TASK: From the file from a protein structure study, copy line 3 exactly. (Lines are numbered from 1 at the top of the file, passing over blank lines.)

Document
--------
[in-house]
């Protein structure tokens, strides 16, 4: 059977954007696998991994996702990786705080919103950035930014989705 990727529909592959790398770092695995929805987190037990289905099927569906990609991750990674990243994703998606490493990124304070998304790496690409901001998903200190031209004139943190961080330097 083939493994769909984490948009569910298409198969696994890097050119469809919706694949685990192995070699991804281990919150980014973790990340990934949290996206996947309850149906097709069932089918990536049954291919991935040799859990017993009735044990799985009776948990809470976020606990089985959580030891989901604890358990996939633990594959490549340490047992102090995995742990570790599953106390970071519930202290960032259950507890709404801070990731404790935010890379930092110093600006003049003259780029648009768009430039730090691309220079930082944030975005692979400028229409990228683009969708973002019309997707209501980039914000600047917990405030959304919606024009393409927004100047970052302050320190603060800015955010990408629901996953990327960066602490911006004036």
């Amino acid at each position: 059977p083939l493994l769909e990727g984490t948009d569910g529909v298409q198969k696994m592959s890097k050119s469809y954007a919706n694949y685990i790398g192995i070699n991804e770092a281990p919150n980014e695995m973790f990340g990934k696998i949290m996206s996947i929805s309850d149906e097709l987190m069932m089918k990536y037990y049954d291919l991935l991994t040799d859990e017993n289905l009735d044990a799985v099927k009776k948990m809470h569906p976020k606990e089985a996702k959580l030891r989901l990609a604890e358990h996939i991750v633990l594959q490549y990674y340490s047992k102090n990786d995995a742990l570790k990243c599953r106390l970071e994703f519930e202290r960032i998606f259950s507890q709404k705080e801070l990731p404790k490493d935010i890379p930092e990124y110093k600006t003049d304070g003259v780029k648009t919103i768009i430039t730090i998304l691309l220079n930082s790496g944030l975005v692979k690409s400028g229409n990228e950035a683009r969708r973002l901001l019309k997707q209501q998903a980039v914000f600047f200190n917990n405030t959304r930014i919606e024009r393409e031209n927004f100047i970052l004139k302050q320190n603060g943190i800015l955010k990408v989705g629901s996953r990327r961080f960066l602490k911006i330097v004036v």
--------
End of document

């Amino acid at each position: 059977p083939l493994l769909e990727g984490t948009d569910g529909v298409q198969k696994m592959s890097k050119s469809y954007a919706n694949y685990i790398g192995i070699n991804e770092a281990p919150n980014e695995m973790f990340g990934k696998i949290m996206s996947i929805s309850d149906e097709l987190m069932m089918k990536y037990y049954d291919l991935l991994t040799d859990e017993n289905l009735d044990a799985v099927k009776k948990m809470h569906p976020k606990e089985a996702k959580l030891r989901l990609a604890e358990h996939i991750v633990l594959q490549y990674y340490s047992k102090n990786d995995a742990l570790k990243c599953r106390l970071e994703f519930e202290r960032i998606f259950s507890q709404k705080e801070l990731p404790k490493d935010i890379p930092e990124y110093k600006t003049d304070g003259v780029k648009t919103i768009i430039t730090i998304l691309l220079n930082s790496g944030l975005v692979k690409s400028g229409n990228e950035a683009r969708r973002l901001l019309k997707q209501q998903a980039v914000f600047f200190n917990n405030t959304r930014i919606e024009r393409e031209n927004f100047i970052l004139k302050q320190n603060g943190i800015l955010k990408v989705g629901s996953r990327r961080f960066l602490k911006i330097v004036v």